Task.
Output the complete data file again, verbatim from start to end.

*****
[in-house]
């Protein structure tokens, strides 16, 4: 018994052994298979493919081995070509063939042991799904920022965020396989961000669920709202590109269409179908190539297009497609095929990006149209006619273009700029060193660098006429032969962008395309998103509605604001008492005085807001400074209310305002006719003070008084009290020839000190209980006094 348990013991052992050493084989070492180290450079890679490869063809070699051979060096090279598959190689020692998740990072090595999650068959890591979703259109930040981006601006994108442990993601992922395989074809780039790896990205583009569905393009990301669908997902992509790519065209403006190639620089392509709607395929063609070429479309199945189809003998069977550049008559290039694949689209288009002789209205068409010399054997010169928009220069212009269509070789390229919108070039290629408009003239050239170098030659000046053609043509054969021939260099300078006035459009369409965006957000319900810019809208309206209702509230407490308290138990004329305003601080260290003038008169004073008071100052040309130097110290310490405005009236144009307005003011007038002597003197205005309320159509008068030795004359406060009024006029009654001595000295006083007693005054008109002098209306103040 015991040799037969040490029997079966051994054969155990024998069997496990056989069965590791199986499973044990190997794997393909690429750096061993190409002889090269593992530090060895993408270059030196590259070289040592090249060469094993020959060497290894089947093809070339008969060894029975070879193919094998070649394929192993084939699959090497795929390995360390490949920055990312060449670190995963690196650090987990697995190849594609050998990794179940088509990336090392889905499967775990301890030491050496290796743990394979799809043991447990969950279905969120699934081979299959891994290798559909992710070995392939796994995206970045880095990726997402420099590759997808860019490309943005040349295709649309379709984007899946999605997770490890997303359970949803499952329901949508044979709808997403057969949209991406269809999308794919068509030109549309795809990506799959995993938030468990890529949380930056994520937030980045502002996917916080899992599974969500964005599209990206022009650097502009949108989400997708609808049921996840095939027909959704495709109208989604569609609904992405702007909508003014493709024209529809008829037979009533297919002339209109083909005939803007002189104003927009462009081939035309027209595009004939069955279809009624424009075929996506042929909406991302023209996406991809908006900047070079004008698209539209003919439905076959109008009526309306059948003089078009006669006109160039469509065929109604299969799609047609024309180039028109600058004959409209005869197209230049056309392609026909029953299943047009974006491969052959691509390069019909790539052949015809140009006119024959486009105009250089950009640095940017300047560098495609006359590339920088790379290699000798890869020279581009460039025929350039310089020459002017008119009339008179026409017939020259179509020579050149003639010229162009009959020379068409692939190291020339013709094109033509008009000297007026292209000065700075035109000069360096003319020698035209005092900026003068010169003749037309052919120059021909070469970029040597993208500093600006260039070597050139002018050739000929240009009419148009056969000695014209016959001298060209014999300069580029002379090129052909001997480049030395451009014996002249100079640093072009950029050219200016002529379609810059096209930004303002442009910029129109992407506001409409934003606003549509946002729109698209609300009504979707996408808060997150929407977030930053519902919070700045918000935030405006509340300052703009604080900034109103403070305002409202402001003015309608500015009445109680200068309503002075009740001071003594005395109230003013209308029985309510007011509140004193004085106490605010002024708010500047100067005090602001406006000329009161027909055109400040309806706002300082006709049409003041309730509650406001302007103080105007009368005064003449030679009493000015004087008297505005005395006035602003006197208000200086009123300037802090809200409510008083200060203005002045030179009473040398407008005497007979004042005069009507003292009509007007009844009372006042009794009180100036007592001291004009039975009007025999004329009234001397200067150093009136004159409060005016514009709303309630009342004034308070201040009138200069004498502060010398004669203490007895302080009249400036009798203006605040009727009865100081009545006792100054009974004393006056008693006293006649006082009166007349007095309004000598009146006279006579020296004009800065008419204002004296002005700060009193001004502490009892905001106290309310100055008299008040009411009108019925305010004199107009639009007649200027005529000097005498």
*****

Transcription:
[in-house]
């Protein structure tokens, strides 16, 4: 018994052994298979493919081995070509063939042991799904920022965020396989961000669920709202590109269409179908190539297009497609095929990006149209006619273009700029060193660098006429032969962008395309998103509605604001008492005085807001400074209310305002006719003070008084009290020839000190209980006094 348990013991052992050493084989070492180290450079890679490869063809070699051979060096090279598959190689020692998740990072090595999650068959890591979703259109930040981006601006994108442990993601992922395989074809780039790896990205583009569905393009990301669908997902992509790519065209403006190639620089392509709607395929063609070429479309199945189809003998069977550049008559290039694949689209288009002789209205068409010399054997010169928009220069212009269509070789390229919108070039290629408009003239050239170098030659000046053609043509054969021939260099300078006035459009369409965006957000319900810019809208309206209702509230407490308290138990004329305003601080260290003038008169004073008071100052040309130097110290310490405005009236144009307005003011007038002597003197205005309320159509008068030795004359406060009024006029009654001595000295006083007693005054008109002098209306103040 015991040799037969040490029997079966051994054969155990024998069997496990056989069965590791199986499973044990190997794997393909690429750096061993190409002889090269593992530090060895993408270059030196590259070289040592090249060469094993020959060497290894089947093809070339008969060894029975070879193919094998070649394929192993084939699959090497795929390995360390490949920055990312060449670190995963690196650090987990697995190849594609050998990794179940088509990336090392889905499967775990301890030491050496290796743990394979799809043991447990969950279905969120699934081979299959891994290798559909992710070995392939796994995206970045880095990726997402420099590759997808860019490309943005040349295709649309379709984007899946999605997770490890997303359970949803499952329901949508044979709808997403057969949209991406269809999308794919068509030109549309795809990506799959995993938030468990890529949380930056994520937030980045502002996917916080899992599974969500964005599209990206022009650097502009949108989400997708609808049921996840095939027909959704495709109208989604569609609904992405702007909508003014493709024209529809008829037979009533297919002339209109083909005939803007002189104003927009462009081939035309027209595009004939069955279809009624424009075929996506042929909406991302023209996406991809908006900047070079004008698209539209003919439905076959109008009526309306059948003089078009006669006109160039469509065929109604299969799609047609024309180039028109600058004959409209005869197209230049056309392609026909029953299943047009974006491969052959691509390069019909790539052949015809140009006119024959486009105009250089950009640095940017300047560098495609006359590339920088790379290699000798890869020279581009460039025929350039310089020459002017008119009339008179026409017939020259179509020579050149003639010229162009009959020379068409692939190291020339013709094109033509008009000297007026292209000065700075035109000069360096003319020698035209005092900026003068010169003749037309052919120059021909070469970029040597993208500093600006260039070597050139002018050739000929240009009419148009056969000695014209016959001298060209014999300069580029002379090129052909001997480049030395451009014996002249100079640093072009950029050219200016002529379609810059096209930004303002442009910029129109992407506001409409934003606003549509946002729109698209609300009504979707996408808060997150929407977030930053519902919070700045918000935030405006509340300052703009604080900034109103403070305002409202402001003015309608500015009445109680200068309503002075009740001071003594005395109230003013209308029985309510007011509140004193004085106490605010002024708010500047100067005090602001406006000329009161027909055109400040309806706002300082006709049409003041309730509650406001302007103080105007009368005064003449030679009493000015004087008297505005005395006035602003006197208000200086009123300037802090809200409510008083200060203005002045030179009473040398407008005497007979004042005069009507003292009509007007009844009372006042009794009180100036007592001291004009039975009007025999004329009234001397200067150093009136004159409060005016514009709303309630009342004034308070201040009138200069004498502060010398004669203490007895302080009249400036009798203006605040009727009865100081009545006792100054009974004393006056008693006293006649006082009166007349007095309004000598009146006279006579020296004009800065008419204002004296002005700060009193001004502490009892905001106290309310100055008299008040009411009108019925305010004199107009639009007649200027005529000097005498």